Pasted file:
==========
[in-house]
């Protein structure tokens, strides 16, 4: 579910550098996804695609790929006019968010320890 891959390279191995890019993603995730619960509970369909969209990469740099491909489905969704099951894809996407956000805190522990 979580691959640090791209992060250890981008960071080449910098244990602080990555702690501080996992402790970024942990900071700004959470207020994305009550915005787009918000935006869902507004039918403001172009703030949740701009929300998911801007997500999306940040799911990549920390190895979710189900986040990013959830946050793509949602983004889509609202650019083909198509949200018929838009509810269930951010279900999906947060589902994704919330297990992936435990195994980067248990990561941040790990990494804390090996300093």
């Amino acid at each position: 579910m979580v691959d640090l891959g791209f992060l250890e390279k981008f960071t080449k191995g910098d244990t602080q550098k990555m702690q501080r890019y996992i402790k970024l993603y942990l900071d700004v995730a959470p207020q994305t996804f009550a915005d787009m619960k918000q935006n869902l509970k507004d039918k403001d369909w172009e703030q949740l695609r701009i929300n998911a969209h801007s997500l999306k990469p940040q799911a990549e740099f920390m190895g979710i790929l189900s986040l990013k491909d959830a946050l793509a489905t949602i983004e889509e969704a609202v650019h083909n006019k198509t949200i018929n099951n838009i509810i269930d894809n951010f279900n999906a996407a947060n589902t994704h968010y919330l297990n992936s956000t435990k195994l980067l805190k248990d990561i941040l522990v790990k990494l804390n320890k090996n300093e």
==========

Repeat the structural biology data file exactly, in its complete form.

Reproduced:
[in-house]
């Protein structure tokens, strides 16, 4: 579910550098996804695609790929006019968010320890 891959390279191995890019993603995730619960509970369909969209990469740099491909489905969704099951894809996407956000805190522990 979580691959640090791209992060250890981008960071080449910098244990602080990555702690501080996992402790970024942990900071700004959470207020994305009550915005787009918000935006869902507004039918403001172009703030949740701009929300998911801007997500999306940040799911990549920390190895979710189900986040990013959830946050793509949602983004889509609202650019083909198509949200018929838009509810269930951010279900999906947060589902994704919330297990992936435990195994980067248990990561941040790990990494804390090996300093």
């Amino acid at each position: 579910m979580v691959d640090l891959g791209f992060l250890e390279k981008f960071t080449k191995g910098d244990t602080q550098k990555m702690q501080r890019y996992i402790k970024l993603y942990l900071d700004v995730a959470p207020q994305t996804f009550a915005d787009m619960k918000q935006n869902l509970k507004d039918k403001d369909w172009e703030q949740l695609r701009i929300n998911a969209h801007s997500l999306k990469p940040q799911a990549e740099f920390m190895g979710i790929l189900s986040l990013k491909d959830a946050l793509a489905t949602i983004e889509e969704a609202v650019h083909n006019k198509t949200i018929n099951n838009i509810i269930d894809n951010f279900n999906a996407a947060n589902t994704h968010y919330l297990n992936s956000t435990k195994l980067l805190k248990d990561i941040l522990v790990k990494l804390n320890k090996n300093e």